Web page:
Państwowa Fabryka Karabinów
Państwowa Fabryka Karabinów (English: State Rifle Factory, often abbreviated FK) was a Polish arms manufacturer active between the two World Wars. Founded in 1919 as the successor to the pre-World War I Gerlach i Pulst company, Fabryka Karabinów became part of the state-owned Państwowe Wytwórnie Uzbrojenia conglomerate in 1927. It was a sister company to Łucznik Arms Factory, the Munitions Factory of Skarżysko, and several others. By the end of the 1930s, Fabryka Karabinów was one of the largest arms producers of Poland. It was destroyed during World War II.
The company was started in the mid-19th century by Wilhelm Gerlach, one of the heirs of the Gerlach family of entrepreneurs, owners of – among others – the largest cutlery factory in Poland. By 1886 the small workshop at Srebrna Street in Warsaw was inherited by Wilhelm's son, Maksymilian Gerlach. In 1897 the factory was turned into a joint company owned by Gerlach and a new associate, Edward Pulst, who became the factory's chief engineer and technical director. In the following year, the factory was renamed to Spółka Akcyjna Fabryki Maszyn "Gerlach i Pulst" – "Gerlach and Pulst" Joint Stock Machinery Factory. In 1900 the company was moved to new premises at Dworska 2 Street in Warsaw. The "Gerlach i Pulst" produced machine tools, turneries, planers, drilling machines, presses, saws and many other types of machinery, used notably in small arms production. By the start of World War I the company had 750 employees and owned a "Gerlach & Co." machinery shop at Krucza 24 Street in down-town Warsaw. Following the start of the Great War, in 1915 most of company's assets were dismantled by the retreating Russians and sent by rail to other parts of Russia.
After the Great Retreat, the factory was taken over by the German Army who set up an arms repair workshop there. When Poland regained independence in 1919 the workshops were nationalised by the Ministry of Military Affairs along with all the remaining assets of the former Gerlach i Pulst company. Already in early 1919 the small-arms repair workshops were operational again. Reinforced with machines acquired from the former German Royal Arms Factory of Danzig and spare parts purchased in Germany, the workshops initially provided repair services to the Polish Army's units equipped with Mauser rifles. However, already in 1920 they were renamed to "State Rifle Factory" and in 1922 the company started producing rifles as well. By 1923 mass production started and by the end of the following year the factory delivered 21,900 Mauser wz. 1898 rifles to the Polish Army. In the following year, a modified version, the Kbk wz. 1929, entered production. Production lasted until 1931 and amounted to 189,600 pieces. Since 1928, the company was the sole producer of Browning wz.1928 light machine gun. In 1930 it also started licensed production of Ckm wz.30 heavy machine guns. After that the production of rifles was moved to Radom-based Fabryka Broni, while the FK focused on more complicated designs.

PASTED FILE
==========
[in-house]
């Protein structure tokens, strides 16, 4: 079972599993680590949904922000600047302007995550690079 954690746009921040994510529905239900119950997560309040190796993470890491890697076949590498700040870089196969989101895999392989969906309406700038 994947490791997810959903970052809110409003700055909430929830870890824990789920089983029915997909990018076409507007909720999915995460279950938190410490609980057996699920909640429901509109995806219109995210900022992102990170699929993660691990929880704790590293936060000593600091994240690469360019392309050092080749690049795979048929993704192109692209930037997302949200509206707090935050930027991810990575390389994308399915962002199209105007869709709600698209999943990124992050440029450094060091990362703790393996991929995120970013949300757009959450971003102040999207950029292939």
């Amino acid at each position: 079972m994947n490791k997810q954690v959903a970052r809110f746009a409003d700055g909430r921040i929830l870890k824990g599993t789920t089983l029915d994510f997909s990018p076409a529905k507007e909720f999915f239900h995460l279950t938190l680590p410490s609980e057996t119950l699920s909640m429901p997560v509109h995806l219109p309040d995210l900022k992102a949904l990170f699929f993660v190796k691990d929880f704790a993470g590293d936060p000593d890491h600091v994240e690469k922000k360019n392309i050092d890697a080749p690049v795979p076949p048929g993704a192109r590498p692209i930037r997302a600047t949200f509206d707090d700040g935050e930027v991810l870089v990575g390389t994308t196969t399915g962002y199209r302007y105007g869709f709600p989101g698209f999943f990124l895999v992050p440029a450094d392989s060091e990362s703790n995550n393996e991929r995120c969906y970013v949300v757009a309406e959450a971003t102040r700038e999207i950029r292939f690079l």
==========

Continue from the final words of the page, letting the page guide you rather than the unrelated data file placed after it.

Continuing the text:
By the end of the 1930s the Fabryka Karabinów was one of the largest arms producers of Poland, with production capabilities far exceeding potential orders from the army. For example in 1938 the company's CEO estimated that the factory could produce 600 pieces of Browning wz.1928 LMG each month, while the total orders for that year amounted to only 900 pieces. By the outbreak of World War II the company produced 10,700 LMGs and 7861 HMGs, as well as a small batch of 30,000 Nagant M1895 revolvers for the Kingdom of Yugoslavia.
The company also designed and produced numerous aerial weapons. The first was the Karabin maszynowy wz. 33, a 7.92×57mm Mauser calibre aerial version of the Ckm wz.30 multi-purpose HMG. It was further modified as the Karabin maszynowy wz. 36. Another successful design was the Karabin maszynowy obserwatora wz.37, based on the Browning wz.1928. One of the most advanced designs produced at FK was the Nkm wz.38 FK auto-cannon. Other modern designs included an experimental pre-production series of around 50 pistolet maszynowy wz.39 Mors sub-machine guns and the highly-successful kb p-panc wz.35 anti-tank rifle (up to 6000 delivered). Introduction of further advanced designs was hampered by the outbreak of World War II and the start of the German occupation of Poland.
During the final months of World War II the factory's equipment was seized by the Germans and sent to Germany, while most of the buildings were demolished. After the war, in 1948 it was rebuilt as Fabryka Wyrobów Precyzyjnych im. gen. Świerczewskiego (General Świerczewski Precision Machinery Factory). Renamed as VIS after 1989, the company ceased production and sold off its assets. By 2008 all of the remaining buildings had been demolished to make way for a new residential district.
- Jastrzębski, p.1
- Kozieł, pp. 1–13
- Jakub Jastrzębski (2012). "Gerlach i Pulst, Towarzystwa Akcyjne Fabryki Maszyn". warszawa1939.pl (in Polish). Retrieved 2013-08-08.
- Tadeusz Kozieł (2007). "Przemysł zbrojeniowy w Polsce w latach 1918–1939" [Arms industry in Poland between 1918 and 1939]. konflikty.pl (in Polish). Retrieved 2013-08-08.